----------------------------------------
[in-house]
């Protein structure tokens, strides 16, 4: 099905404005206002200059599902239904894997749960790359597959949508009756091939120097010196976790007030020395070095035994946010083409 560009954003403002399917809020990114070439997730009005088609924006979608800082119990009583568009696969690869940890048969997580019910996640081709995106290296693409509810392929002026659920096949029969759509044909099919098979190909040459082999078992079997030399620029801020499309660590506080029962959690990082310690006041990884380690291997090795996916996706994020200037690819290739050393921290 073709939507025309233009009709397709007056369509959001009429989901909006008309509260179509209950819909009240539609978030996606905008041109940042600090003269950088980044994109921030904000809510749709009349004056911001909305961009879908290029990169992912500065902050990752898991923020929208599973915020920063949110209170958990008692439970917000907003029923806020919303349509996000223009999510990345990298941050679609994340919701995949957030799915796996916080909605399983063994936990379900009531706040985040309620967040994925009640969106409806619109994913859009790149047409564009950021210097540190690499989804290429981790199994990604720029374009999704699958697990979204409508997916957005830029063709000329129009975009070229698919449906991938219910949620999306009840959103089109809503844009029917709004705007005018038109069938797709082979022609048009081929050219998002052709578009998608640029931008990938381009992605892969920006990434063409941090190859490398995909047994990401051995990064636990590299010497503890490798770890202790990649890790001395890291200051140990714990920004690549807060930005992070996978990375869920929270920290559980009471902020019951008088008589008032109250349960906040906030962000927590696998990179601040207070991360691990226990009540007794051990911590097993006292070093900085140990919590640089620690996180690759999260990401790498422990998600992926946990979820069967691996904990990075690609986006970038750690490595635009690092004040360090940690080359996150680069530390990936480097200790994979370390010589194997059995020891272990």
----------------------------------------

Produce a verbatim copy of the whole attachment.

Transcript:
[in-house]
């Protein structure tokens, strides 16, 4: 099905404005206002200059599902239904894997749960790359597959949508009756091939120097010196976790007030020395070095035994946010083409 560009954003403002399917809020990114070439997730009005088609924006979608800082119990009583568009696969690869940890048969997580019910996640081709995106290296693409509810392929002026659920096949029969759509044909099919098979190909040459082999078992079997030399620029801020499309660590506080029962959690990082310690006041990884380690291997090795996916996706994020200037690819290739050393921290 073709939507025309233009009709397709007056369509959001009429989901909006008309509260179509209950819909009240539609978030996606905008041109940042600090003269950088980044994109921030904000809510749709009349004056911001909305961009879908290029990169992912500065902050990752898991923020929208599973915020920063949110209170958990008692439970917000907003029923806020919303349509996000223009999510990345990298941050679609994340919701995949957030799915796996916080909605399983063994936990379900009531706040985040309620967040994925009640969106409806619109994913859009790149047409564009950021210097540190690499989804290429981790199994990604720029374009999704699958697990979204409508997916957005830029063709000329129009975009070229698919449906991938219910949620999306009840959103089109809503844009029917709004705007005018038109069938797709082979022609048009081929050219998002052709578009998608640029931008990938381009992605892969920006990434063409941090190859490398995909047994990401051995990064636990590299010497503890490798770890202790990649890790001395890291200051140990714990920004690549807060930005992070996978990375869920929270920290559980009471902020019951008088008589008032109250349960906040906030962000927590696998990179601040207070991360691990226990009540007794051990911590097993006292070093900085140990919590640089620690996180690759999260990401790498422990998600992926946990979820069967691996904990990075690609986006970038750690490595635009690092004040360090940690080359996150680069530390990936480097200790994979370390010589194997059995020891272990």